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question about Rae's cheater binding method
bookwormbethie
bookwormbethie
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Date: 4/2/12 4:56 PM

link here, scroll down ;)
http://www.made-by-rae.com/2010/10/rae-pretends-she-can-quilt-and-shares-a-quick-quilting-tutorial/

I have made and done my own proper straight grain binding before, but I was wondering if I could still use this "cheater binder" technique, yet hand sew the binding down using a slipstitch (or hidden stitch) just so it looks a bit more polished (and so I can make sure those mitered corners are nice and tucked in and have some invisible stitches to secure them).

I don't know how "crucial" it would be to have the binding machine stitched down for this particular cheater technique so that's why I'm asking if I can hand sew. (The items will end up being machine washed and dried at some point).

Thanks in advance for any advice!

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Miss Fairchild
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In reply to bookwormbethie <<


Date: 4/2/12 5:12 PM

I've used this technique many times, when I want something done in a hurry and I don't want a separate piece for binding (which can take a while just to make before you put it on). I get lazy!

You can machine stitch this down; just make sure your stitching runs close to the folded edge and use a clear foot so you can see what you're doing. You can use monofilament thread (clear thread) so your stitches don't show, but stitch up to the corner, and then hand sew the corners down.
-- Edited on 4/2/12 5:13 PM --

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Sharon1952
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Subject: question about Raes cheater binding method Date: 4/2/12 6:22 PM

I use it all the time on my "serviceable" quilts. I machine sew it through all the layers.

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tateelliott

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Subject: question about Raes cheater binding method Date: 4/2/12 6:51 PM

bookwormbethie, I've sewn this kind of binding several times and don't see any reason that you can't hand sew it. The more widely used name for binding this way is "self-binding."

I have used it on charity quilts and machine stitch it down because I'm a guy and don't like hand stitching. I even use my machine for sewing on buttons.

Tate

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bookwormbethie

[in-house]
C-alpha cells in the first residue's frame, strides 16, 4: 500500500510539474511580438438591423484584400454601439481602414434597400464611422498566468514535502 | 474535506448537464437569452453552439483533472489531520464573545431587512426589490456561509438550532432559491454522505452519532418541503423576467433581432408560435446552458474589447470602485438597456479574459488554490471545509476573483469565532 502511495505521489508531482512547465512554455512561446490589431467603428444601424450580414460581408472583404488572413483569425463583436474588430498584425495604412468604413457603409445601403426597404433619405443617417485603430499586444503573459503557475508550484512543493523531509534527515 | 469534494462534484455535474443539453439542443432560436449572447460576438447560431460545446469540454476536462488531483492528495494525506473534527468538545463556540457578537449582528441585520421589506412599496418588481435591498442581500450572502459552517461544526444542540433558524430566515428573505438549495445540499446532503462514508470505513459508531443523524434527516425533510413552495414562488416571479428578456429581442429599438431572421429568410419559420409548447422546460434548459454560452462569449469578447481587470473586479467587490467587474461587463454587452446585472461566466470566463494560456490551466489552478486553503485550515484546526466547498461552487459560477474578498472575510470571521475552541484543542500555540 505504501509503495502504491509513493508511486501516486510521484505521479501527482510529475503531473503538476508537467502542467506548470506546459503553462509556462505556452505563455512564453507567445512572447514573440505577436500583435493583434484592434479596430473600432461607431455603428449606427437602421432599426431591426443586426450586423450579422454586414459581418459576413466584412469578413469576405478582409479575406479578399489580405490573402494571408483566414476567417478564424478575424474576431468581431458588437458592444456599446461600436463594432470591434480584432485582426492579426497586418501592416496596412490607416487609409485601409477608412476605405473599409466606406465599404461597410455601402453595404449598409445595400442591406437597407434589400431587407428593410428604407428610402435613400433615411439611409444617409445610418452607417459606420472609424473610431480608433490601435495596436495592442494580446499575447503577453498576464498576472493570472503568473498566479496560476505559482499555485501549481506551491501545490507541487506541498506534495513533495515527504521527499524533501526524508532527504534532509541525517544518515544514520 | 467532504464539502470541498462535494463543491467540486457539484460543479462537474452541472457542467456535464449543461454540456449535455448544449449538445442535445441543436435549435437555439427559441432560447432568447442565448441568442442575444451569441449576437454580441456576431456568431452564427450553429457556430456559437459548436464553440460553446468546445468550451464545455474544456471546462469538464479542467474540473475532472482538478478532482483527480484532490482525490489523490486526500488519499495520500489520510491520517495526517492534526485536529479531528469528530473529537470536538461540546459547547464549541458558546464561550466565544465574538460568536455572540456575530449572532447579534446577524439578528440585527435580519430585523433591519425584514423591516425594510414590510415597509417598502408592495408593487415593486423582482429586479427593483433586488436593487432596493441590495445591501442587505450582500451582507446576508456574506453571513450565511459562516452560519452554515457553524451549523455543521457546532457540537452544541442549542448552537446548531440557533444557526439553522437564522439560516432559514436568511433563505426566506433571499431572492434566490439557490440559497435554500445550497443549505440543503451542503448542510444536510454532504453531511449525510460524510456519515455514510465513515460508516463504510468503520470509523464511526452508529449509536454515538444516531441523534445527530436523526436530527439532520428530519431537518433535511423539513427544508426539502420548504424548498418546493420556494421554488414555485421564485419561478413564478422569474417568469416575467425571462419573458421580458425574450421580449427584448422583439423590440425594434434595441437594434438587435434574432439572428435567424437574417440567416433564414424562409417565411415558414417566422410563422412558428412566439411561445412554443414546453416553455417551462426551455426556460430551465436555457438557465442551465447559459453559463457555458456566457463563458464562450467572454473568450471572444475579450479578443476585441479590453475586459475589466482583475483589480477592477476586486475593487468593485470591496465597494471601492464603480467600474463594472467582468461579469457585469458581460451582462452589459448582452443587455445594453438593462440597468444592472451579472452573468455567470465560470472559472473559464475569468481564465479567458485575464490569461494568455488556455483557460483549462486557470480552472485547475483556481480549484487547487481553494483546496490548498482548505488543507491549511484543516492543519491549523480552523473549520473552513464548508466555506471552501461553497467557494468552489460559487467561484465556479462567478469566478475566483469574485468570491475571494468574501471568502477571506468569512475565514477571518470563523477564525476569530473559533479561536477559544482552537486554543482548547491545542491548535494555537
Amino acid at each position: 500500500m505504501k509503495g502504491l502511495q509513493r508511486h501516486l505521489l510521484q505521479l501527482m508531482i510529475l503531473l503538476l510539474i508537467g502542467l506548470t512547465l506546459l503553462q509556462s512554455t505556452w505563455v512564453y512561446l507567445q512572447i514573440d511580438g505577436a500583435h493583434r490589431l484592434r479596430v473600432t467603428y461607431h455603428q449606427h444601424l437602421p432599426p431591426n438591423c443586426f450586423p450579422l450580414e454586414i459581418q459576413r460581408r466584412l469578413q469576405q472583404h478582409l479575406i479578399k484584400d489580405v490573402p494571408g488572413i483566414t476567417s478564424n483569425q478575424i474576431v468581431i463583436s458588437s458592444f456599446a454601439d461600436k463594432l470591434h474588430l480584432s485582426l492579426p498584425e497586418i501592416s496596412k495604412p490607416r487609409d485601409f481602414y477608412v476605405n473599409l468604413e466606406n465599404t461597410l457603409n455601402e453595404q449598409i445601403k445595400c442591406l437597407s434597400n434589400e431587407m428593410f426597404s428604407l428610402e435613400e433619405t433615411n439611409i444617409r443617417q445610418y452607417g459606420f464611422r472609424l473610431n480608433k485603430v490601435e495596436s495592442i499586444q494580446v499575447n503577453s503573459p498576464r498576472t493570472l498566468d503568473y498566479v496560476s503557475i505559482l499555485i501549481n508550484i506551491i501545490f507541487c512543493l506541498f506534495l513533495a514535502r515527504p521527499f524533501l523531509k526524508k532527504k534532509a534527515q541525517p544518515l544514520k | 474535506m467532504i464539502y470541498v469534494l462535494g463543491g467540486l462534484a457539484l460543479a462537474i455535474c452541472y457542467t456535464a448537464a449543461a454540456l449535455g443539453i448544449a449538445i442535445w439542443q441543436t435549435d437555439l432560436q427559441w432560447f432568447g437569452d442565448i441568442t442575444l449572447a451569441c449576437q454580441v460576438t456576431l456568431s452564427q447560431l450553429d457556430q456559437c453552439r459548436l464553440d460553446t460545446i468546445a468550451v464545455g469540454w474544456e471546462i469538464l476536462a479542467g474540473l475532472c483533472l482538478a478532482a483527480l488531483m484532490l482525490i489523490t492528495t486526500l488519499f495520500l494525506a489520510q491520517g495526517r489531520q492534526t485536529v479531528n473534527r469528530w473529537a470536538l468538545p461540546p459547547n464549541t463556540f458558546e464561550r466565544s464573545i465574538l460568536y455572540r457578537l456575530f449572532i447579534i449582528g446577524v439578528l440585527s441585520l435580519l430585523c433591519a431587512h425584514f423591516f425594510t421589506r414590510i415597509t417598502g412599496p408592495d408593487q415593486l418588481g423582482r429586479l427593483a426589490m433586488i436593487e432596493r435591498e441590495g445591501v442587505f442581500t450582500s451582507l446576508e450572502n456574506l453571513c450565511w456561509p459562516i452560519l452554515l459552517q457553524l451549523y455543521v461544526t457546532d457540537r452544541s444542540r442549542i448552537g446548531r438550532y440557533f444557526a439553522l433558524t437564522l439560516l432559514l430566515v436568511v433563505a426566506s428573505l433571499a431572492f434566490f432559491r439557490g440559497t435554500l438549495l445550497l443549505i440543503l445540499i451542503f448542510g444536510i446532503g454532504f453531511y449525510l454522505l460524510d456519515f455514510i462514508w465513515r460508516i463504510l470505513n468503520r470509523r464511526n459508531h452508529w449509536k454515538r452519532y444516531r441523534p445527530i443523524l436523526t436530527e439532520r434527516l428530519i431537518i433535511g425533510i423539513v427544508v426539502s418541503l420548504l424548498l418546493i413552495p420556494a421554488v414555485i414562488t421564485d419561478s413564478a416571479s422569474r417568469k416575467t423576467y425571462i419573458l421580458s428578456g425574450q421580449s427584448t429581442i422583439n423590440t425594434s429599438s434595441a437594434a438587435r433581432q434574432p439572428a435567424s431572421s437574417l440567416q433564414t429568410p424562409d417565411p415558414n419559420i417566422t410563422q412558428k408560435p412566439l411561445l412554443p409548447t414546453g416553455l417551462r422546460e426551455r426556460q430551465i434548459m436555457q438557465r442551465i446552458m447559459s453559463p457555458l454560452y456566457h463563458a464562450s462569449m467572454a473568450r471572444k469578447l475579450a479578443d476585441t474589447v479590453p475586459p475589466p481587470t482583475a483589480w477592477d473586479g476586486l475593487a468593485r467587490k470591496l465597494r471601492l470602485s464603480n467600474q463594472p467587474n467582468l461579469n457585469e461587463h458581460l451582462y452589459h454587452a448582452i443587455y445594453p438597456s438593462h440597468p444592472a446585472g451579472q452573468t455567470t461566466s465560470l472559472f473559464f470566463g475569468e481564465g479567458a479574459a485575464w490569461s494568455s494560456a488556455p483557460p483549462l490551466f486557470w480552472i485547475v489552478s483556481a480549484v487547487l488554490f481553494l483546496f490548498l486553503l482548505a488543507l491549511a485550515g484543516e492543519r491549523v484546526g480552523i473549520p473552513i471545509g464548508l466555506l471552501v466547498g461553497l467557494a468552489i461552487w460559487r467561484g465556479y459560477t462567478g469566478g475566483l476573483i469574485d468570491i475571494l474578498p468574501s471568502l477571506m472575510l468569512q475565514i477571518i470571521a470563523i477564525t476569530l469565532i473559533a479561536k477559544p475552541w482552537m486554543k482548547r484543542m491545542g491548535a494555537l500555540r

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In reply to tateelliott <<


Date: 4/3/12 8:24 AM

thanks, i have done this type of "self-binding" before and have machine sewed it down, but i'm not overly fond of the visible stitching (and i don't have time to go to the store to buy different threads) however, i do like this quick and easy way to bind small projects like hots pads/potholders/mugrugs, etc....

glad to know that this technique doesn't rely on machine sewing to make it work. i will hand sew the "self-binding" down just to have a bit prettier/polished look even though it will take a bit longer.

for quilts i do make my own binding and machine sew it down on one side and then finish it by hand on the other, this is the traditional method i suppose
-- Edited on 4/3/12 8:24 AM --

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quiltingwolf
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Subject: question about Raes cheater binding method Date: 4/3/12 1:21 PM

This isn't cheating, I've seen this technique before. I woudn't recommend on big quilts as it might be hard to get an accurate amount about the quilt. Has to be accurate for it to work right.

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TessKwiltz
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Date: 4/3/12 1:49 PM

My DM and DGM did all their bindings this way, and they were all bed-sized quilts. I didn't know there was any other way to do it until I started taking classes and reading books in the 90's.

I have used self-binding recently with placemats, but I have difficulty with scissor work due to my RA. French binding means all the trimming can be done with a rotary cutter which is easier for me. Although I suppose if one were really, really careful to keep the back folded under, one could use a rotary cutter to trim the batting for self-binding...

Forgot to mention DM and DGM folded the backing to the front and hand-sewed down.



-- Edited on 4/3/12 1:50 PM --

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